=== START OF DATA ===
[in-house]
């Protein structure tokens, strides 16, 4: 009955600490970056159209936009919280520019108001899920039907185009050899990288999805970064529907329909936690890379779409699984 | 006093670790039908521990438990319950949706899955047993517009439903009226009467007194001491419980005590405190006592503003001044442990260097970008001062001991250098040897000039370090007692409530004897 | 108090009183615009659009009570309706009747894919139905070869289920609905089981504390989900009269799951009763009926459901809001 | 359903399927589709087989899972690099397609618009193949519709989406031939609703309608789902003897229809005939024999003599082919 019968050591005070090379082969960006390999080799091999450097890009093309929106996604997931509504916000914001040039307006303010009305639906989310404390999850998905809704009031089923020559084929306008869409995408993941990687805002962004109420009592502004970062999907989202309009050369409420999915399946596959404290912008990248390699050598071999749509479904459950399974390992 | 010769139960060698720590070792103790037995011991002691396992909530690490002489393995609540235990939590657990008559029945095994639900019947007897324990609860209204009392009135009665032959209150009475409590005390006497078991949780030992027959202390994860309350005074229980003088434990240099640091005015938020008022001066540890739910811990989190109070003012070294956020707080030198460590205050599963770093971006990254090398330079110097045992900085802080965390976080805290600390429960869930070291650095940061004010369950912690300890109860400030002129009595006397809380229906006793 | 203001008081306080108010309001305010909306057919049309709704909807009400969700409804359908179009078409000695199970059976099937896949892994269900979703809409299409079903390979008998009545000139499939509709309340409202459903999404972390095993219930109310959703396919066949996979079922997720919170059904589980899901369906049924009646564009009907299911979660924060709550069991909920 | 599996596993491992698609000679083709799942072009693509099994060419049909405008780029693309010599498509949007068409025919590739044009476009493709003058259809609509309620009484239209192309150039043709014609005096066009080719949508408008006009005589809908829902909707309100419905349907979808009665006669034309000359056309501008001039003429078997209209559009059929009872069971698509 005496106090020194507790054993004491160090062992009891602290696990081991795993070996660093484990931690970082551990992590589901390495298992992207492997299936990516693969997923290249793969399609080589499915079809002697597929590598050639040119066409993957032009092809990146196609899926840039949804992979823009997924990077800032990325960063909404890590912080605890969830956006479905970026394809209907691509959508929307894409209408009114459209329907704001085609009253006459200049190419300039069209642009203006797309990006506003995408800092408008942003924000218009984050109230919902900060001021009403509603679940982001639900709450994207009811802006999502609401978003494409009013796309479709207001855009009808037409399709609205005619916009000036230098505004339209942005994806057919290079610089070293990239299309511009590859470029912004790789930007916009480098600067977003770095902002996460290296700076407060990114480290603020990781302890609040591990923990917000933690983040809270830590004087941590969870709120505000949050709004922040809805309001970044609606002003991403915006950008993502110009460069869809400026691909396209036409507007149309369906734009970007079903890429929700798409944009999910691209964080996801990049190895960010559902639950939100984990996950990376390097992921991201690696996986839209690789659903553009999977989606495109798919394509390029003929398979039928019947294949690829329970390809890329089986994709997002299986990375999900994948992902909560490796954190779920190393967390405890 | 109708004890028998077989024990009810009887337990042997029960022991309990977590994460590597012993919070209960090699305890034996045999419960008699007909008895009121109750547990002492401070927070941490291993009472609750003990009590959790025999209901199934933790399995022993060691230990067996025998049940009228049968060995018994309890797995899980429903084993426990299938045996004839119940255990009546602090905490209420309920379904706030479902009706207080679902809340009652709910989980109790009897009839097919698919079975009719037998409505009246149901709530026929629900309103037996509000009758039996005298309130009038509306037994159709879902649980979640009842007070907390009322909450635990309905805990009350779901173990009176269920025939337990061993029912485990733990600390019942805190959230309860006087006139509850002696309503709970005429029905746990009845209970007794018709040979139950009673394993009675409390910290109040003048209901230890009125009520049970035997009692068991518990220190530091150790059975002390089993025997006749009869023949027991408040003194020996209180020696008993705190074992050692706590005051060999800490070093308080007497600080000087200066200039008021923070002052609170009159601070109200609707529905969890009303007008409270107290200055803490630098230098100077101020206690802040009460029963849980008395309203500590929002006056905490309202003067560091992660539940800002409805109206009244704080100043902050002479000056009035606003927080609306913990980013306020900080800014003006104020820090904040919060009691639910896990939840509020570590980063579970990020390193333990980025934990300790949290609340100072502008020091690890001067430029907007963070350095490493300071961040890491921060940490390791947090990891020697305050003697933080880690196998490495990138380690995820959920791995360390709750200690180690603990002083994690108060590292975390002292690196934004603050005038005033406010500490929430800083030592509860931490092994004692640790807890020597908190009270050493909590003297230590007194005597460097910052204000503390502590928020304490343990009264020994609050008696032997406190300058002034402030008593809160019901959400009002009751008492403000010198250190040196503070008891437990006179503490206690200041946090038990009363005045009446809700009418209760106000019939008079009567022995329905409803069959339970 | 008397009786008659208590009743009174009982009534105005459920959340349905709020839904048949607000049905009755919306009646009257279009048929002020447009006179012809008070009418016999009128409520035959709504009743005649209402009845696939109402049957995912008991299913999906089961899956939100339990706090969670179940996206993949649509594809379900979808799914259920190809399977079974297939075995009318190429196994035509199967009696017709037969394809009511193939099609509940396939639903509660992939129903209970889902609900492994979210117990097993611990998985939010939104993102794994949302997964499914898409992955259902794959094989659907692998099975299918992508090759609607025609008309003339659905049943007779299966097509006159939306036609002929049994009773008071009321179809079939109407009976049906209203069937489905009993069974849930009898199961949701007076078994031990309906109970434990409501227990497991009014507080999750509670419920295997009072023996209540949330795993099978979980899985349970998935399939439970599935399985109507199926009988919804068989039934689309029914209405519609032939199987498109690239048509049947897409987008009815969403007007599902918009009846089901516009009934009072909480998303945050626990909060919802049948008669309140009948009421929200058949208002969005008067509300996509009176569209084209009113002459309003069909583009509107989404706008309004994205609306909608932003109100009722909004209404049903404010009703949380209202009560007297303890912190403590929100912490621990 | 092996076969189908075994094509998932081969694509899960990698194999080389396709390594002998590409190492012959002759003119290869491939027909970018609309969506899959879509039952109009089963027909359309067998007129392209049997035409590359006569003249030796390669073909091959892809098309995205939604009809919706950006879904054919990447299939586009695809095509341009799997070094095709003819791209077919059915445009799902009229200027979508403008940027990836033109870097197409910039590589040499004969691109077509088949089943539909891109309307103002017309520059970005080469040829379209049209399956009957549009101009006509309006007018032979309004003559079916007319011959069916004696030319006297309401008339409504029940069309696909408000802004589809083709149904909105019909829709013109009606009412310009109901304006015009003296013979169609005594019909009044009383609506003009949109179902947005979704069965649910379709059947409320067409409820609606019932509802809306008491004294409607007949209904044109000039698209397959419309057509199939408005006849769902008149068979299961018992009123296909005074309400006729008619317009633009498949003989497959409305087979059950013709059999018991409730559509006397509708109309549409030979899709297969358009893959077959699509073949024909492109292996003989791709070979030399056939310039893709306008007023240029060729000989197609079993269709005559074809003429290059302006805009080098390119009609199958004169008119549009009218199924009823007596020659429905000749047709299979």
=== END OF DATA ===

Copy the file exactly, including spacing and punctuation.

[in-house]
């Protein structure tokens, strides 16, 4: 009955600490970056159209936009919280520019108001899920039907185009050899990288999805970064529907329909936690890379779409699984 | 006093670790039908521990438990319950949706899955047993517009439903009226009467007194001491419980005590405190006592503003001044442990260097970008001062001991250098040897000039370090007692409530004897 | 108090009183615009659009009570309706009747894919139905070869289920609905089981504390989900009269799951009763009926459901809001 | 359903399927589709087989899972690099397609618009193949519709989406031939609703309608789902003897229809005939024999003599082919 019968050591005070090379082969960006390999080799091999450097890009093309929106996604997931509504916000914001040039307006303010009305639906989310404390999850998905809704009031089923020559084929306008869409995408993941990687805002962004109420009592502004970062999907989202309009050369409420999915399946596959404290912008990248390699050598071999749509479904459950399974390992 | 010769139960060698720590070792103790037995011991002691396992909530690490002489393995609540235990939590657990008559029945095994639900019947007897324990609860209204009392009135009665032959209150009475409590005390006497078991949780030992027959202390994860309350005074229980003088434990240099640091005015938020008022001066540890739910811990989190109070003012070294956020707080030198460590205050599963770093971006990254090398330079110097045992900085802080965390976080805290600390429960869930070291650095940061004010369950912690300890109860400030002129009595006397809380229906006793 | 203001008081306080108010309001305010909306057919049309709704909807009400969700409804359908179009078409000695199970059976099937896949892994269900979703809409299409079903390979008998009545000139499939509709309340409202459903999404972390095993219930109310959703396919066949996979079922997720919170059904589980899901369906049924009646564009009907299911979660924060709550069991909920 | 599996596993491992698609000679083709799942072009693509099994060419049909405008780029693309010599498509949007068409025919590739044009476009493709003058259809609509309620009484239209192309150039043709014609005096066009080719949508408008006009005589809908829902909707309100419905349907979808009665006669034309000359056309501008001039003429078997209209559009059929009872069971698509 005496106090020194507790054993004491160090062992009891602290696990081991795993070996660093484990931690970082551990992590589901390495298992992207492997299936990516693969997923290249793969399609080589499915079809002697597929590598050639040119066409993957032009092809990146196609899926840039949804992979823009997924990077800032990325960063909404890590912080605890969830956006479905970026394809209907691509959508929307894409209408009114459209329907704001085609009253006459200049190419300039069209642009203006797309990006506003995408800092408008942003924000218009984050109230919902900060001021009403509603679940982001639900709450994207009811802006999502609401978003494409009013796309479709207001855009009808037409399709609205005619916009000036230098505004339209942005994806057919290079610089070293990239299309511009590859470029912004790789930007916009480098600067977003770095902002996460290296700076407060990114480290603020990781302890609040591990923990917000933690983040809270830590004087941590969870709120505000949050709004922040809805309001970044609606002003991403915006950008993502110009460069869809400026691909396209036409507007149309369906734009970007079903890429929700798409944009999910691209964080996801990049190895960010559902639950939100984990996950990376390097992921991201690696996986839209690789659903553009999977989606495109798919394509390029003929398979039928019947294949690829329970390809890329089986994709997002299986990375999900994948992902909560490796954190779920190393967390405890 | 109708004890028998077989024990009810009887337990042997029960022991309990977590994460590597012993919070209960090699305890034996045999419960008699007909008895009121109750547990002492401070927070941490291993009472609750003990009590959790025999209901199934933790399995022993060691230990067996025998049940009228049968060995018994309890797995899980429903084993426990299938045996004839119940255990009546602090905490209420309920379904706030479902009706207080679902809340009652709910989980109790009897009839097919698919079975009719037998409505009246149901709530026929629900309103037996509000009758039996005298309130009038509306037994159709879902649980979640009842007070907390009322909450635990309905805990009350779901173990009176269920025939337990061993029912485990733990600390019942805190959230309860006087006139509850002696309503709970005429029905746990009845209970007794018709040979139950009673394993009675409390910290109040003048209901230890009125009520049970035997009692068991518990220190530091150790059975002390089993025997006749009869023949027991408040003194020996209180020696008993705190074992050692706590005051060999800490070093308080007497600080000087200066200039008021923070002052609170009159601070109200609707529905969890009303007008409270107290200055803490630098230098100077101020206690802040009460029963849980008395309203500590929002006056905490309202003067560091992660539940800002409805109206009244704080100043902050002479000056009035606003927080609306913990980013306020900080800014003006104020820090904040919060009691639910896990939840509020570590980063579970990020390193333990980025934990300790949290609340100072502008020091690890001067430029907007963070350095490493300071961040890491921060940490390791947090990891020697305050003697933080880690196998490495990138380690995820959920791995360390709750200690180690603990002083994690108060590292975390002292690196934004603050005038005033406010500490929430800083030592509860931490092994004692640790807890020597908190009270050493909590003297230590007194005597460097910052204000503390502590928020304490343990009264020994609050008696032997406190300058002034402030008593809160019901959400009002009751008492403000010198250190040196503070008891437990006179503490206690200041946090038990009363005045009446809700009418209760106000019939008079009567022995329905409803069959339970 | 008397009786008659208590009743009174009982009534105005459920959340349905709020839904048949607000049905009755919306009646009257279009048929002020447009006179012809008070009418016999009128409520035959709504009743005649209402009845696939109402049957995912008991299913999906089961899956939100339990706090969670179940996206993949649509594809379900979808799914259920190809399977079974297939075995009318190429196994035509199967009696017709037969394809009511193939099609509940396939639903509660992939129903209970889902609900492994979210117990097993611990998985939010939104993102794994949302997964499914898409992955259902794959094989659907692998099975299918992508090759609607025609008309003339659905049943007779299966097509006159939306036609002929049994009773008071009321179809079939109407009976049906209203069937489905009993069974849930009898199961949701007076078994031990309906109970434990409501227990497991009014507080999750509670419920295997009072023996209540949330795993099978979980899985349970998935399939439970599935399985109507199926009988919804068989039934689309029914209405519609032939199987498109690239048509049947897409987008009815969403007007599902918009009846089901516009009934009072909480998303945050626990909060919802049948008669309140009948009421929200058949208002969005008067509300996509009176569209084209009113002459309003069909583009509107989404706008309004994205609306909608932003109100009722909004209404049903404010009703949380209202009560007297303890912190403590929100912490621990 | 092996076969189908075994094509998932081969694509899960990698194999080389396709390594002998590409190492012959002759003119290869491939027909970018609309969506899959879509039952109009089963027909359309067998007129392209049997035409590359006569003249030796390669073909091959892809098309995205939604009809919706950006879904054919990447299939586009695809095509341009799997070094095709003819791209077919059915445009799902009229200027979508403008940027990836033109870097197409910039590589040499004969691109077509088949089943539909891109309307103002017309520059970005080469040829379209049209399956009957549009101009006509309006007018032979309004003559079916007319011959069916004696030319006297309401008339409504029940069309696909408000802004589809083709149904909105019909829709013109009606009412310009109901304006015009003296013979169609005594019909009044009383609506003009949109179902947005979704069965649910379709059947409320067409409820609606019932509802809306008491004294409607007949209904044109000039698209397959419309057509199939408005006849769902008149068979299961018992009123296909005074309400006729008619317009633009498949003989497959409305087979059950013709059999018991409730559509006397509708109309549409030979899709297969358009893959077959699509073949024909492109292996003989791709070979030399056939310039893709306008007023240029060729000989197609079993269709005559074809003429290059302006805009080098390119009609199958004169008119549009009218199924009823007596020659429905000749047709299979």